This explains the extreme severity of the crash – record GDP growth at a time of plateaued oil extraction in the 2005-2008 period was patently unsustainable, so a very big “correction” could not have been unexpected.
And it is quite a correction.
As of the September-November average, global industrial production was plummeting at an annualized rate of -13% and merchandise trade by a truly remarkable -43%. And it is obvious the collapse accelerated since then…
Another Oil Drum blogger, Phil Hart, wrote about the dramatic rise and fall in oil prices in terms of simple supply and demand curves…
His thesis is that because of the geological limits to oil supply, the marginal cost of providing ever more oil is generally low until it reaches some point – say, 85mn barrels a day – and then veers off into the sky (i.e. becomes very inelastic). Demand is also inelastic, since modern society basically runs on oil. Hence there comes a time when the demand curve reaches a point when its intersection with the supply curve – i.e., the market price – starts rising exponentially. Read the rest of this entry »
“How the Irish Became White”
by Noel Ignatiev
“It is a curious fact,” wrote John Finch, an English Owenite who traveled the United States in 1843, “that the democratic party, and particularly the poorer class of Irish immigrants in America, are greater enemies to the negro population, and greater advocates for the continuance of negro slavery, than any portion of the population in the free States.”
How did the Irish become White? By violently subjugating African Americans, according to this courageous book by Noel Ignatiev.
As a part-Irish American, learning about the injustice that some of my ancestors took part in is deeply troubling, but it’s a history that we need to explore to uncover the true legacy of mass Irish immigration to America, and more fundamentally, the meaning of “Whiteness”.
The Irish in Ireland of the early-19th Century were a revolutionary people: impoverished, agrarian, and determined to break free of the grip of England’s tyranny. But once these same freedom-lovers emigrated to the United States, a peculiar thing happened: they were faced with a society based on racial segregation and industrial capitalism. Moreover, there began a large “Nativist” movement by wealthy Protestant Anglo-Saxons who tried to restrict immigration and subdue Irish/Catholic influence in the New World.
In order to overcome these barriers, the Irish made a strategic choice: escape the bottom-rung of poverty and be accepted into mainstream US society by aggressively aligning themselves with the Democratic Party and doing everything they could to keep African Americans in slavery or otherwise out of the labor market. Thus they earned the right to be considered “White” and receive the benefits and privileges associated with that social category.
Ignatiev makes a compelling case that “When Irish workers encountered Afro-Americans, they fought with them, it is true, but they also fought with immigrants of other nationalities, with each other, and with whomever else they were thrown up against in the marketplace.” In other words, it wasn’t that the Irish were inherently more racist than any other group. Instead, the race riots when rowdy Irish attacked African Americans were largely in response to an economic condition arising in early US capitalism: Northern industrial labor markets were saturated by waves of immigrants and freed slaves competing over lower and lower wages. To secure jobs for themselves, the Irish became the hammer that pounded away at racial segregation to force African Americans out of the factories and into poverty and the ghetto.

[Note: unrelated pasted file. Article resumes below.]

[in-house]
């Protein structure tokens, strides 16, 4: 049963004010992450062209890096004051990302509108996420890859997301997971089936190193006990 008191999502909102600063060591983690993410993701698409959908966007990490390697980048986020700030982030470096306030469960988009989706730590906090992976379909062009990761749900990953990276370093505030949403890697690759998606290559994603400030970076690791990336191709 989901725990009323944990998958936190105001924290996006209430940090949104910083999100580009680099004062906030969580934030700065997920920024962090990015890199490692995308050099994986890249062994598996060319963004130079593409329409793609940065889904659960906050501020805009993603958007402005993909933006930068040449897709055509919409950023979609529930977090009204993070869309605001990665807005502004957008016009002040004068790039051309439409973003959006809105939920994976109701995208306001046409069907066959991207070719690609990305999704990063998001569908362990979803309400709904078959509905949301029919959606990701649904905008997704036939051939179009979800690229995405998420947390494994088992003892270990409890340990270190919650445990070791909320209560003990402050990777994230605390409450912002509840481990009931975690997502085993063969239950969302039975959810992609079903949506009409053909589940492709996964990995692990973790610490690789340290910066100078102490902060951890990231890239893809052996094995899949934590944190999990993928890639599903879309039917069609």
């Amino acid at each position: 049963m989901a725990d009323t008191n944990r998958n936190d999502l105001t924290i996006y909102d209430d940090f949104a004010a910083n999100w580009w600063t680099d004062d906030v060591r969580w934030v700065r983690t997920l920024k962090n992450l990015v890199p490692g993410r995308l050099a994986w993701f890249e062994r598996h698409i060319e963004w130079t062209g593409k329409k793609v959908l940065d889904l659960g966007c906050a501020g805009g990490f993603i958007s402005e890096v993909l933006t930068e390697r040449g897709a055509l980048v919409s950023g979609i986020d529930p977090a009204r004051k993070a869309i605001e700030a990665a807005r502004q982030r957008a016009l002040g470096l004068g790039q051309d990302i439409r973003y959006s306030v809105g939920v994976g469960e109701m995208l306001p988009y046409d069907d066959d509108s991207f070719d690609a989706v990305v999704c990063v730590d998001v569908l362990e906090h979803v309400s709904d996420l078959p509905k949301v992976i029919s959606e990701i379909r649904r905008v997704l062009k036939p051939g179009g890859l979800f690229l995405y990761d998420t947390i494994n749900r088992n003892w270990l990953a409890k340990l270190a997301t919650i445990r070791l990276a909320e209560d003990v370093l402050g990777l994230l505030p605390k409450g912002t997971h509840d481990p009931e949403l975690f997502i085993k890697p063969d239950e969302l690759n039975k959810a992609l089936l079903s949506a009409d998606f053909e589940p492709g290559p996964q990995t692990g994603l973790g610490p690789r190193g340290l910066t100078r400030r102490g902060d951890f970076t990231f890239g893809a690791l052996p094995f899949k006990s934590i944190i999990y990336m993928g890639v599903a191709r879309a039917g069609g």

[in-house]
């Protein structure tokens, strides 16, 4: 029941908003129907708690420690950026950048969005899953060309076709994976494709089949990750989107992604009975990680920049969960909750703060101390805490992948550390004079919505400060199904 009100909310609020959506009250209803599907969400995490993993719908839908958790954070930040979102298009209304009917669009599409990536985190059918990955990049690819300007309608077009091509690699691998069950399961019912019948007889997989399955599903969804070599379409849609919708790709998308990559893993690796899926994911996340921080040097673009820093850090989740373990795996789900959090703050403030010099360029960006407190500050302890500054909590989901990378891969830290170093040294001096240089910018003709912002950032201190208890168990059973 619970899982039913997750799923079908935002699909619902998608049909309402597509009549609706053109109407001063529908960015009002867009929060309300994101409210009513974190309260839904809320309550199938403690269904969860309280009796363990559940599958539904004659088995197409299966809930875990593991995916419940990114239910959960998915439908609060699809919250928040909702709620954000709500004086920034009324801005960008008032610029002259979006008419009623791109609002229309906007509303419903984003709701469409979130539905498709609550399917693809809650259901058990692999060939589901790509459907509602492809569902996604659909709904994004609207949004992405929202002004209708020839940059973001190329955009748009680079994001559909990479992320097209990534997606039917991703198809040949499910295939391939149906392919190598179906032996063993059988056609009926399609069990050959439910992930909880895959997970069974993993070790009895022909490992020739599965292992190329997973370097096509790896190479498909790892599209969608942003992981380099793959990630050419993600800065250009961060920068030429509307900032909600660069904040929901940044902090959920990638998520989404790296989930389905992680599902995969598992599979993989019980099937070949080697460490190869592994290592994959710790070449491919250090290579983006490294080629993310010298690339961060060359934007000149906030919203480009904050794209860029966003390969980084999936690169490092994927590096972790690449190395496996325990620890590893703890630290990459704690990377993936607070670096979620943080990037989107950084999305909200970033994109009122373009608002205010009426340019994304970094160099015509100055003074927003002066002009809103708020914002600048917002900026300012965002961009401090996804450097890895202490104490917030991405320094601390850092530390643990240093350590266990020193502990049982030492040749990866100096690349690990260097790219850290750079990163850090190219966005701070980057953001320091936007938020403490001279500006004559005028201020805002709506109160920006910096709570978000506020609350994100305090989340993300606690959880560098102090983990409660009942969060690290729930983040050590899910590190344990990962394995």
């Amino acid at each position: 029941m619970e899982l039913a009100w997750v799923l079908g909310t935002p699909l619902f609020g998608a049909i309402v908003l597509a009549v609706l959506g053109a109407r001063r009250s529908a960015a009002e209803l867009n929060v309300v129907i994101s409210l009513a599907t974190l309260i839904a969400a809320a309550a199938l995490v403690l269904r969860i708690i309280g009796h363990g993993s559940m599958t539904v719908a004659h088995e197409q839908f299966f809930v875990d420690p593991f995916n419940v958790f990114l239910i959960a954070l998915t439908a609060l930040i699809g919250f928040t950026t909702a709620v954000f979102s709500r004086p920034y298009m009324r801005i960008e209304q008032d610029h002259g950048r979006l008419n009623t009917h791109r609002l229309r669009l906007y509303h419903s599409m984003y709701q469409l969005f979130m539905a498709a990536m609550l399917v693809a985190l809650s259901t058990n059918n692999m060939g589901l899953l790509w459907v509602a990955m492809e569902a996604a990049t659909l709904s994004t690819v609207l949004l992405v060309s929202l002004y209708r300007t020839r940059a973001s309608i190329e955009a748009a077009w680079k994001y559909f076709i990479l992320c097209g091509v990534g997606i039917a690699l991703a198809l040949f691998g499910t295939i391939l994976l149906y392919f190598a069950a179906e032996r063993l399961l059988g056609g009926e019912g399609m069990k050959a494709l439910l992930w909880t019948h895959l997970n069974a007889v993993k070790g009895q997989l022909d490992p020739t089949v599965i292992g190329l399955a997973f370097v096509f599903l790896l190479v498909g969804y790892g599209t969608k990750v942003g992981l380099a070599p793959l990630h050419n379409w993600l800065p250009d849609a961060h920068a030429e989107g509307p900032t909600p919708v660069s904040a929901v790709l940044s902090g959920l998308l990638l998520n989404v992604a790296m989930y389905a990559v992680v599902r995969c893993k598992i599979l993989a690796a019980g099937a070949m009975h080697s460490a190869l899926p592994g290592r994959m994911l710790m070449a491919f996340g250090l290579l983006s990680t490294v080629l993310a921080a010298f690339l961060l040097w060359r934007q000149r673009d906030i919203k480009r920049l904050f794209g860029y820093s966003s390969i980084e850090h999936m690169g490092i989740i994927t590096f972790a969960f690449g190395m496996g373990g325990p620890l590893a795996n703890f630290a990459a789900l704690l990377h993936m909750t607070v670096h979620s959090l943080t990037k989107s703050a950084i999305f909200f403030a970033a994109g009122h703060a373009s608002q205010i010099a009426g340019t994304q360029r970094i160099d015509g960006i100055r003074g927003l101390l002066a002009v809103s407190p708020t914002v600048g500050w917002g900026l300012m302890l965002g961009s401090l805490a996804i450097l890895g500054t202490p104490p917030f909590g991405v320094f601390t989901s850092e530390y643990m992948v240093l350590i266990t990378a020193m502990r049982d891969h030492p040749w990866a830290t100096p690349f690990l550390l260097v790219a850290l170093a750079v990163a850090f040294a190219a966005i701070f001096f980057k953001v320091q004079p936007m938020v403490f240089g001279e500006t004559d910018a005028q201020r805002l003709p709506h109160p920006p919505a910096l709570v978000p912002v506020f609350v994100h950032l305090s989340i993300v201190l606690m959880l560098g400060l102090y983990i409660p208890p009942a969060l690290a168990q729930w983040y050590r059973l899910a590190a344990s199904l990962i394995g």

By doing so, they also solidified the major distinction between relatively privileged sectors of the US working class and those on the bottom – “Whiteness”. Ignatiev explains: “Since ‘white’ was not a physical description but one term of a social relation which could not exist without its opposite, ‘white man’s work’ was simply, work from which Afro-Americans were excluded.” Read the rest of this entry »
This is a wonderful essay looking at how a Sustainable Economy must be structured democratically and decentralized to the local level. The only thing I would add is that we need a realistic plan of action to get us from the capitalist hellhole we currently inhabit to this accurate vision of a future sustainable society, and we can’t be afraid to confront powerful forces which want to stop us.
For me as a young person in the United States, the heart of the Empire, I see my current role as organizing youth and students in resistance to the forces of domination (war, debt, oppression). Others may be better positioned to organize their workplace or their communities, or to start urban gardens, or other projects. We each have a role to play, and we need to discover it ourselves. [alex]
In 1994 the government of Haiti lifted tariffs and allowed imports of cheap, subsidized rice and other crops from abroad. This policy was recommended by the International Monetary Fund and urged by the U.S. government (1). Over the years this tiny change in policy led to an estimated 830,000 job losses, it damaged food security and rural livelihoods, and eventually led to food riots and hunger in 2008 (2). If people in Haiti were to decide by themselves on their country policy, would they choose the recommendations of the IMF that brought them into starvation? Would people of Ecuador allow toxic pollution in the Amazon for the sake of Chevron Texaco profits? Would people in India accept genetically modified seeds of cotton that caused crop failures, spiral of debt and hundreds of farmer suicides? And would people in the USA support bailing out banks with their own money in a way that is not transparent and does not lead to the recovery of the financial system? They wouldn’t. These things happen around the world because we still don’t have true democracy, where people set the rules for themselves.